But Michael Tran, a commodities strategist at RBC Capital Markets based in New York, said to Bloomberg: “In regards to the OPEC deal, we had always expected the Saudis and OPEC to be able to really stick the landing and get the deal done. Compliance will be quite high.”
The IEA also upped its forecast for global oil demand for this year and next year. It saw growth of 1.4 million bpd for 2016 and at 1.3 million bpd for 2017.
“Market forces have brought supply and demand back close to balance already. The cuts are more intended to accelerate the rebalancing process and in particular the drawdown of the large inventory overhang,” said Gordon Gray, global head of oil and gas equity research at HSBC.
Analysts at Sanford C. Bernstein & Co. LLC said many of the proposed declines would have come even without a deal, either due to seasonal slowdowns in demand or declining productivity.
The analysts expect OPEC and non-OPEC members to follow through on roughly 70 per cent of targets, and U.S. shale production to grow at a moderate rate of 500,000 bpd in 2017.
“This will not be enough to offset the decline in OPEC and non-OPEC output plus the additional 1.2 million bpd in demand growth,” the analysts said in a research note.
Trump, a Stronger US Dollar and the Fed’s Rate Hike
US President Trump has made energy a central part of his agenda, expecting that the oil and natural gas industry could lead to the creation of “another 400,000 new jobs per year”. But this energy revolution will only take place if there is a resurgence in U.S. production, based on higher oil prices.
Bank of America Merrill Lynch’s, head of global commodities and derivatives research, said to CNBC: “So now OPEC has to deal with a rising threat of more supply from the U.S. at a lower cost, because that’s what lower regulatory hurdles mean for supply in this country,”
The uncertainty of Trump’s proposals and implementation of policies may not be the only factor to impact the oil supply. The US dollar has risen to multi-year highs following the U.S. presidential election, in part boosted by expectations for economic expansion.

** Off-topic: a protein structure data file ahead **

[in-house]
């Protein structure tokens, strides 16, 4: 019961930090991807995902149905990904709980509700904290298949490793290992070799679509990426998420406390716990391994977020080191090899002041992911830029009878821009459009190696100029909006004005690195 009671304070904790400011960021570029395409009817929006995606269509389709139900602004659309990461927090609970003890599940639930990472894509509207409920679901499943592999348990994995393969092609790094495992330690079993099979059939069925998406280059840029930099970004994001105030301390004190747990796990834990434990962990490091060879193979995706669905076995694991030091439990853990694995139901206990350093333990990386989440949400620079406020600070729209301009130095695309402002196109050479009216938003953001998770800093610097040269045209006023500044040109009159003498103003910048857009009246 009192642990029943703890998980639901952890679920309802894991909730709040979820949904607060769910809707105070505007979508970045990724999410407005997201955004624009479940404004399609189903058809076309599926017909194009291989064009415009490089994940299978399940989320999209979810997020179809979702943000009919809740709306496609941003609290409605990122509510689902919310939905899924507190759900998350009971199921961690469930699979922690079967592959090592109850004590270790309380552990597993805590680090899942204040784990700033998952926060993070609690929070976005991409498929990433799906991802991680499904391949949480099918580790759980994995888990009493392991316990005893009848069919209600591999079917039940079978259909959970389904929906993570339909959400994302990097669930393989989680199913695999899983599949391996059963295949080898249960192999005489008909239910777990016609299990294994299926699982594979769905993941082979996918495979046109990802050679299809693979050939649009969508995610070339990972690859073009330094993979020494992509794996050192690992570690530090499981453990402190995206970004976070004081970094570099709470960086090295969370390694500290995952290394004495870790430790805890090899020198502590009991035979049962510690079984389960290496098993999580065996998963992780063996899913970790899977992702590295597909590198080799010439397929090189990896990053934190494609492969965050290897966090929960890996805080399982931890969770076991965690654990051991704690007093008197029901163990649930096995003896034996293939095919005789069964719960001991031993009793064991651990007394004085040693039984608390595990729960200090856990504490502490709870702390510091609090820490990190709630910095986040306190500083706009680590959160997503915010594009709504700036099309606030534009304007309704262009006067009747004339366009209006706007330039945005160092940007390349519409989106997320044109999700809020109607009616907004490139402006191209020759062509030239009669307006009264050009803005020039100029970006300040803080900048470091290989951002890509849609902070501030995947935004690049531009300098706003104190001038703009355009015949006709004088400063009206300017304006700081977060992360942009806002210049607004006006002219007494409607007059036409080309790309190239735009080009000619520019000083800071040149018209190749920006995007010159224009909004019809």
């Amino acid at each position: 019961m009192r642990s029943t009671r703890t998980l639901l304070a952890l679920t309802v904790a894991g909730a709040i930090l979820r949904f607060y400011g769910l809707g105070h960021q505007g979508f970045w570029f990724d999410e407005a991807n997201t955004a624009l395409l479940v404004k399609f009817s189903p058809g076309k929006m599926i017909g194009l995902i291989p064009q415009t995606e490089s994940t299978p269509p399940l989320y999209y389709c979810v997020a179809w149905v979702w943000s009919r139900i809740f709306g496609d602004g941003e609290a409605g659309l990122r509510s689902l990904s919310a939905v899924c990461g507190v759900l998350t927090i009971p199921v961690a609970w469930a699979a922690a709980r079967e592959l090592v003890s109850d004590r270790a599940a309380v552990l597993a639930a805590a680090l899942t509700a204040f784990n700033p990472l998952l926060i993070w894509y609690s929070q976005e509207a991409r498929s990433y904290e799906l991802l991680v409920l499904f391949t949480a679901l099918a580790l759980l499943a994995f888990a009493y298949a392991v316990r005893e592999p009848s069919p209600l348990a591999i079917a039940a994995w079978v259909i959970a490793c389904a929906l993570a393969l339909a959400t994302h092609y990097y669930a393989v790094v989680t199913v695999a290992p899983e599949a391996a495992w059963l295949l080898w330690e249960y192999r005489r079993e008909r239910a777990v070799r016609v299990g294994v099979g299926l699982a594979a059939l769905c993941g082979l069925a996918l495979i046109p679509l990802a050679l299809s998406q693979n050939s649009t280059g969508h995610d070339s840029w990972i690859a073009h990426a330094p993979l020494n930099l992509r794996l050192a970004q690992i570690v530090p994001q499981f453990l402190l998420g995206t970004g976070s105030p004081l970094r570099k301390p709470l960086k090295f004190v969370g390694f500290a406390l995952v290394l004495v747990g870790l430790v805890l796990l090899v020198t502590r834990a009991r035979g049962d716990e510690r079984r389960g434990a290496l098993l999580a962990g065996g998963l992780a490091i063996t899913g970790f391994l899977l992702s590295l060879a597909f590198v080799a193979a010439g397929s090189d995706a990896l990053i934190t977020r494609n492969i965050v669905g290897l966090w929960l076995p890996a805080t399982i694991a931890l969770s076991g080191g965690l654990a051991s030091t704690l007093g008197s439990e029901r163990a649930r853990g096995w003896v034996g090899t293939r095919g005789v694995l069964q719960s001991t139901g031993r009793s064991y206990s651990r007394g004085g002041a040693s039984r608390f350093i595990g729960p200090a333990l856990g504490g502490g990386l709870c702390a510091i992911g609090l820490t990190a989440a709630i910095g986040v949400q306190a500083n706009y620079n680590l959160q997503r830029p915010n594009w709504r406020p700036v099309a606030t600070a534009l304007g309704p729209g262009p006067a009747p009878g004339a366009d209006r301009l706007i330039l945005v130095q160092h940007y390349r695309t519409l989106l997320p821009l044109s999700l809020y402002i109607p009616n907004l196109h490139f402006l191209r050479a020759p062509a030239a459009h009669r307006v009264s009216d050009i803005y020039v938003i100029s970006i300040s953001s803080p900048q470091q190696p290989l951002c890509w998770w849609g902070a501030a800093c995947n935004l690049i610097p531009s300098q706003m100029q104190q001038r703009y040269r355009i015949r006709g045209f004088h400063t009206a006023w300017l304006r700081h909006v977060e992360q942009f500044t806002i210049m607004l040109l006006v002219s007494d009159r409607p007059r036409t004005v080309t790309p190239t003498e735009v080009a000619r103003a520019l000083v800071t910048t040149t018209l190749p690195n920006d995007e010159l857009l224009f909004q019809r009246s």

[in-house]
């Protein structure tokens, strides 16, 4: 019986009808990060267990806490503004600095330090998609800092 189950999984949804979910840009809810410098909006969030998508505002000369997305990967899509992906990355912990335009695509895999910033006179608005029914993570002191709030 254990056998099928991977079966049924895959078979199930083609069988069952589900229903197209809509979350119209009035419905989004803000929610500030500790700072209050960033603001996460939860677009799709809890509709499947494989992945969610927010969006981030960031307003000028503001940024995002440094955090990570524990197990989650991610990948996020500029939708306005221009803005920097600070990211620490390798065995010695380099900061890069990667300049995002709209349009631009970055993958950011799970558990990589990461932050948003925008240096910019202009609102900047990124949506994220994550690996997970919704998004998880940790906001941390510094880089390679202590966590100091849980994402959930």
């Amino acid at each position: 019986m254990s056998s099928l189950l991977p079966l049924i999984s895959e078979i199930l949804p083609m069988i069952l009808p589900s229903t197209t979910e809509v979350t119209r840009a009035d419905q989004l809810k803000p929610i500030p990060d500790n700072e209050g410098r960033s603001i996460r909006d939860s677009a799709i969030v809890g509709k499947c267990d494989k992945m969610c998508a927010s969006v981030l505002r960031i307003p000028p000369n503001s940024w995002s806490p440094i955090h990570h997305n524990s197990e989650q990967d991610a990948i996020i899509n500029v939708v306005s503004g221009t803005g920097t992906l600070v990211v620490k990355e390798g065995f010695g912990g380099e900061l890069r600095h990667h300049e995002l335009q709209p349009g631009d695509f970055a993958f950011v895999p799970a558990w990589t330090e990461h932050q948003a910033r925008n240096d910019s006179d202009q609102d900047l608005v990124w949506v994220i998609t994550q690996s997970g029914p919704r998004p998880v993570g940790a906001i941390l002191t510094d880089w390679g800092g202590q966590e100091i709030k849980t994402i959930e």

A stronger dollar pressures demand for dollar-denominated crude, making barrels more expensive for users of other currencies. Carl Larry, director of oil and gas at Frost & Sullivan, said: “Any kind of stronger dollar play really puts pressure on this market.”
To add to an already rising dollar, last December, the Federal Reserve announced that it will raise interest rates by 25 basis points for the second time in a decade. As a result, the US dollar peaked to a 14-year high. The estimated three rates hikes to come in 2017 will play a crucial role in the oil prices as the dollar strengthens.
OPEC reached a deal that involved overcoming disagreements between members and the support of non-OPEC countries. But there are still doubts as to whether they will comply with the targets they’ve set. Next year, Trump’s presidency could threaten the organization’s ability to set oil prices, and a stronger US dollar may drive oil prices higher than expected.
Investors should closely follow OPEC’s upcoming meetings and cutback compliance as well as how many of Trump’s proposals are finally implemented, although some office appointments have already proven to be controversial enough to bring uncertainty to the oil market among others.